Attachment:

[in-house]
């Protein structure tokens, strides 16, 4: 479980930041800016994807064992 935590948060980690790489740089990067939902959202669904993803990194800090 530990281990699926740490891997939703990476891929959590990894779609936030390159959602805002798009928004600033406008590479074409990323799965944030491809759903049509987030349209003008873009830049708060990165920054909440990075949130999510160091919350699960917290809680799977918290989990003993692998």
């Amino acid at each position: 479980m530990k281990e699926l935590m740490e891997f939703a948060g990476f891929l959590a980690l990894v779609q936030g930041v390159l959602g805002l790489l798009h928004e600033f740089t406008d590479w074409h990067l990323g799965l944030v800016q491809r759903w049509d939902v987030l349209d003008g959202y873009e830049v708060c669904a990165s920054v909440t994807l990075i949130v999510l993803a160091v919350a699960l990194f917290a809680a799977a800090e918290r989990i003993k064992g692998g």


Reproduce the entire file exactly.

[in-house]
């Protein structure tokens, strides 16, 4: 479980930041800016994807064992 935590948060980690790489740089990067939902959202669904993803990194800090 530990281990699926740490891997939703990476891929959590990894779609936030390159959602805002798009928004600033406008590479074409990323799965944030491809759903049509987030349209003008873009830049708060990165920054909440990075949130999510160091919350699960917290809680799977918290989990003993692998």
């Amino acid at each position: 479980m530990k281990e699926l935590m740490e891997f939703a948060g990476f891929l959590a980690l990894v779609q936030g930041v390159l959602g805002l790489l798009h928004e600033f740089t406008d590479w074409h990067l990323g799965l944030v800016q491809r759903w049509d939902v987030l349209d003008g959202y873009e830049v708060c669904a990165s920054v909440t994807l990075i949130v999510l993803a160091v919350a699960l990194f917290a809680a799977a800090e918290r989990i003993k064992g692998g």